Obesity – a review

Line-graph showing the average calories consumed per day by Americans from 1970 to 2010
From Sturm, R. and An, R. (2014), Obesity and economic environments. CA: A Cancer Journal for Clinicians, 64: 337–350. doi:10.3322/caac.21237

One of the main contributors to the rising costs of health care is obesity. In 2014, CA published a report called “Obesity and economic environments” that addresses what factors lead to obesity. The authors focus largely on what they call “economic and policy environments”, which is basically any government intervention that shows up when a consumer purchases a product, such as a tax or a subsidy, a limit on serving size, a nutrition label, etc. (These are distinguished from “social environments” -factors influencing a consumer’s choice in food purchases- and “physical environments” -opportunities for consumers to expend energy.) Here is a review of the report’s highlights and conclusions. Recognizing that this information is now 3 years old, I’ll follow up on some of the main points and update as needed.

First, the report makes a few fundamental observations worth noting:

  • Obesity increases the risk of at least 9 different types of cancer, in addition to coronary heart disease, type 2 diabetes, hypertension, stroke, and other chronic illnesses.
  • In developed countries, obesity is by far a greater problem than food scarcity.
  • “Americans now have the cheapest food in history when measured as a fraction of disposable income.” Less than a century ago, Americans spent 25% of their income on food. Now it’s less than 10% (even while the bottom fifth of American incomes still spend a third).
  • Americans have increased their number of calories consumed per day by more than 20% in less than 50 years, going from about 2100 calories per day in 1970 to more than 2600 in the mid-2000s, and dropping only slightly since then.
  • The greatest single source of the increased calories since 1980 has been carbohydrates. Only recently have carbs shown a decline, being replaced by fats.
  • SSB (sugar-sweetened beverage) consumption continues to go up, both in the number of people drinking them and the amount each person drinks.
  • Policies of the USDA have created “a vicious cycle” of encouraging “a massive overproduction of corn and soybeans”, slashing the prices (and thus increasing consumption) of derivative products, many of which show up on those lengthy ingredient lists for processed, prepackaged foods.

Second, the report confronts some common assumptions related to the obesity epidemic that are either too simplistic or flat out wrong.

  • A sedentary lifestyle is not on the rise: The Centers for Disease Control and Prevention Behavioral Risk Factor Surveillance System (BRFSS) “has demonstrated a consistent decline in sedentary behavior.”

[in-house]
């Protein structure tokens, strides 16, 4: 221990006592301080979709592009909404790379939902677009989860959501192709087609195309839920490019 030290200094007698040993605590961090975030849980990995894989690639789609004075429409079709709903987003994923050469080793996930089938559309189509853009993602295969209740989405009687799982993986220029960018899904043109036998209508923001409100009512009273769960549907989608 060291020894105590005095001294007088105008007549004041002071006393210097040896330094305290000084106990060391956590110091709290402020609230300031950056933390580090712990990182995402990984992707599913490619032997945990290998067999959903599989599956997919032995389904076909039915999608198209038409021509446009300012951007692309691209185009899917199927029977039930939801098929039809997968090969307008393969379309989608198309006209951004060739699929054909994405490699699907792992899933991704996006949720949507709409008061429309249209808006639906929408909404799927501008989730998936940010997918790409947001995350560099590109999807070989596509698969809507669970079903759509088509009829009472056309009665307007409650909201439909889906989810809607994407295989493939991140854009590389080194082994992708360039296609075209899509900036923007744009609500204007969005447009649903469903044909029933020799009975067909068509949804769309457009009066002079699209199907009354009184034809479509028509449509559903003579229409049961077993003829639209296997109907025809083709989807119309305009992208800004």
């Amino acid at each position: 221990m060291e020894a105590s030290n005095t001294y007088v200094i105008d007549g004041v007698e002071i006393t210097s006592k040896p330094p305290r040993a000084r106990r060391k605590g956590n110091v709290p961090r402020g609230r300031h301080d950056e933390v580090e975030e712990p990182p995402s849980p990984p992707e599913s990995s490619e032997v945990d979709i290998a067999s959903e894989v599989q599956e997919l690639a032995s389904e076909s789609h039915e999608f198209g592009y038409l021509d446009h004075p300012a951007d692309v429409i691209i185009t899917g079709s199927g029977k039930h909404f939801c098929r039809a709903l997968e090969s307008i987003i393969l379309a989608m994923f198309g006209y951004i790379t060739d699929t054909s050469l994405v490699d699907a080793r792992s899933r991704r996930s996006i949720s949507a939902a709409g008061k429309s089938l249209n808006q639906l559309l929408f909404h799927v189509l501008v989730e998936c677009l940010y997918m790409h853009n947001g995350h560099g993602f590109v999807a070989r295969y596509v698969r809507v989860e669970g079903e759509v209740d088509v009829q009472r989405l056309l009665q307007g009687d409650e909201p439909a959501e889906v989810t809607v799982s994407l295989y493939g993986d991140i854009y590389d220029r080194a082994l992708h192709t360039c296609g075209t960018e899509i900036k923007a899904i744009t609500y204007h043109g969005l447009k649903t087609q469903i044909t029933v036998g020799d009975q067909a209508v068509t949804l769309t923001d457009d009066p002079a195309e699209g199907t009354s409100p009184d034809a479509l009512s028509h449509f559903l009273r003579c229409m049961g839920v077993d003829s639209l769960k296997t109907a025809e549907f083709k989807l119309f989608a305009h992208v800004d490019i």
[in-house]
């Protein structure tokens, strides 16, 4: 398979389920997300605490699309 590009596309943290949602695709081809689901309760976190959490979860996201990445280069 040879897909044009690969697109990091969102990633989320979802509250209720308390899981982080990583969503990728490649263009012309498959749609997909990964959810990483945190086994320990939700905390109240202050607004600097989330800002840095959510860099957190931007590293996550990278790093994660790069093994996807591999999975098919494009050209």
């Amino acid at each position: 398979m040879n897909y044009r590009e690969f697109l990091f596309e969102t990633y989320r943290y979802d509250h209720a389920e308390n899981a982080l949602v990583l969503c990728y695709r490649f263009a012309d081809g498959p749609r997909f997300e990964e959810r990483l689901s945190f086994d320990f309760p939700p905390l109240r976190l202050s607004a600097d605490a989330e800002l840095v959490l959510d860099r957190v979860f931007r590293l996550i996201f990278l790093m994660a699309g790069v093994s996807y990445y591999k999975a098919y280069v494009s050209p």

• Leisure-time physical activity has risen, not fallen.
  • Fruits and vegetables have actually increased in the American diet since 1970, even though they still remain below the recommended levels.
  • Locating “food deserts” is not a very accurate way of determining consumption habits of the people in those communities. “Across numerous studies, distance to various types of food stores demonstrated no relationship to dietary outcomes.” This study argues that the real issue is poverty, not access (the study is reviewed here and here). Furthermore, the idea that supermarkets create healthy environments “is a unique United States concept. Elsewhere, the growth of supermarkets has been deplored as reducing access to fruits and vegetables and even increasing prices for fresh produce” because they often take the place of stores dedicated to fruits or vegetables rather than processed, prepackaged foods. Individual cases of obesity can be attributed to one’s access to healthy foods, but the overall rate of incidence for obesity has no such correlation.

Finally, the conclusions. Many of the ideas floating around in the gastrosphere on how to combat the obesity epidemic are either wrong or insufficiently supported by evidence; in the case of the latter, further studies might show support, or might not. What we do know (or did know in 2014), is this…

“Based on empirical evidence and expert opinion, 3 recommendations have been supported by a broad group of health economists in the obesity area:

  1. incorporate health impact assessments to review agricultural policies so that they do not have a deleterious impact on population rates of obesity;
  2. implement a tax on SSB;
  3. examine how to implement fruit and vegetable subsidies targeted at children and low-income households.”

So while it may not be “politically feasible” to institute a national food policy that covers farm to cash register, or to levy taxes on sodas, or to create higher nutritional standards for school lunches, these are the types of things that show promise in addressing the obesity epidemic. What seems clear from the available evidence is that there are too many variables in the national diet for personal choice to make the shift without a policy nudge. Better nutrition saves lives and money. Contact your elected officials and support evidence-based improvements to our food system.

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